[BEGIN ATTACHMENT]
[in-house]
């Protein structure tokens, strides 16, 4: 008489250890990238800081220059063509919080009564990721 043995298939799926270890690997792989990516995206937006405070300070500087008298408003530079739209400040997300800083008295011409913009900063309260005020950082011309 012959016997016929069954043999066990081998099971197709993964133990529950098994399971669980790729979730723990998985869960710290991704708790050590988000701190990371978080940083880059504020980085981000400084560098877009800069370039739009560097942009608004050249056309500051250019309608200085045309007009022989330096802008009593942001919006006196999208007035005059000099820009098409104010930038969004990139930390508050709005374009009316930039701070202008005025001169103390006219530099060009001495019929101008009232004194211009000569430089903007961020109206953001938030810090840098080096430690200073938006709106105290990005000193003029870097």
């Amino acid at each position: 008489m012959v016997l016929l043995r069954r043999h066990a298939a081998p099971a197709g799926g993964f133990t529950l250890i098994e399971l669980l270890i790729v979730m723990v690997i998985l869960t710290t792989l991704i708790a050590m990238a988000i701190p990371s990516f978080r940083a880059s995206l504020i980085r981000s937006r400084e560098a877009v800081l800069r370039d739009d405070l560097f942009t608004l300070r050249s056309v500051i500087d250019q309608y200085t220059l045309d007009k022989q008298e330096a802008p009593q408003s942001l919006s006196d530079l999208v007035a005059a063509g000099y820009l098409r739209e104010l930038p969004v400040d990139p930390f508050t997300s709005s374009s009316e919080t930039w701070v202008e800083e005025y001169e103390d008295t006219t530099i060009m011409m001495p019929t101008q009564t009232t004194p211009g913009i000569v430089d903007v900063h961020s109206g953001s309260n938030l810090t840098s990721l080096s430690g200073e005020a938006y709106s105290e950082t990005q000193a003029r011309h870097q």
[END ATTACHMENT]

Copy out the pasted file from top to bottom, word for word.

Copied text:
[in-house]
């Protein structure tokens, strides 16, 4: 008489250890990238800081220059063509919080009564990721 043995298939799926270890690997792989990516995206937006405070300070500087008298408003530079739209400040997300800083008295011409913009900063309260005020950082011309 012959016997016929069954043999066990081998099971197709993964133990529950098994399971669980790729979730723990998985869960710290991704708790050590988000701190990371978080940083880059504020980085981000400084560098877009800069370039739009560097942009608004050249056309500051250019309608200085045309007009022989330096802008009593942001919006006196999208007035005059000099820009098409104010930038969004990139930390508050709005374009009316930039701070202008005025001169103390006219530099060009001495019929101008009232004194211009000569430089903007961020109206953001938030810090840098080096430690200073938006709106105290990005000193003029870097």
């Amino acid at each position: 008489m012959v016997l016929l043995r069954r043999h066990a298939a081998p099971a197709g799926g993964f133990t529950l250890i098994e399971l669980l270890i790729v979730m723990v690997i998985l869960t710290t792989l991704i708790a050590m990238a988000i701190p990371s990516f978080r940083a880059s995206l504020i980085r981000s937006r400084e560098a877009v800081l800069r370039d739009d405070l560097f942009t608004l300070r050249s056309v500051i500087d250019q309608y200085t220059l045309d007009k022989q008298e330096a802008p009593q408003s942001l919006s006196d530079l999208v007035a005059a063509g000099y820009l098409r739209e104010l930038p969004v400040d990139p930390f508050t997300s709005s374009s009316e919080t930039w701070v202008e800083e005025y001169e103390d008295t006219t530099i060009m011409m001495p019929t101008q009564t009232t004194p211009g913009i000569v430089d903007v900063h961020s109206g953001s309260n938030l810090t840098s990721l080096s430690g200073e005020a938006y709106s105290e950082t990005q000193a003029r011309h870097q």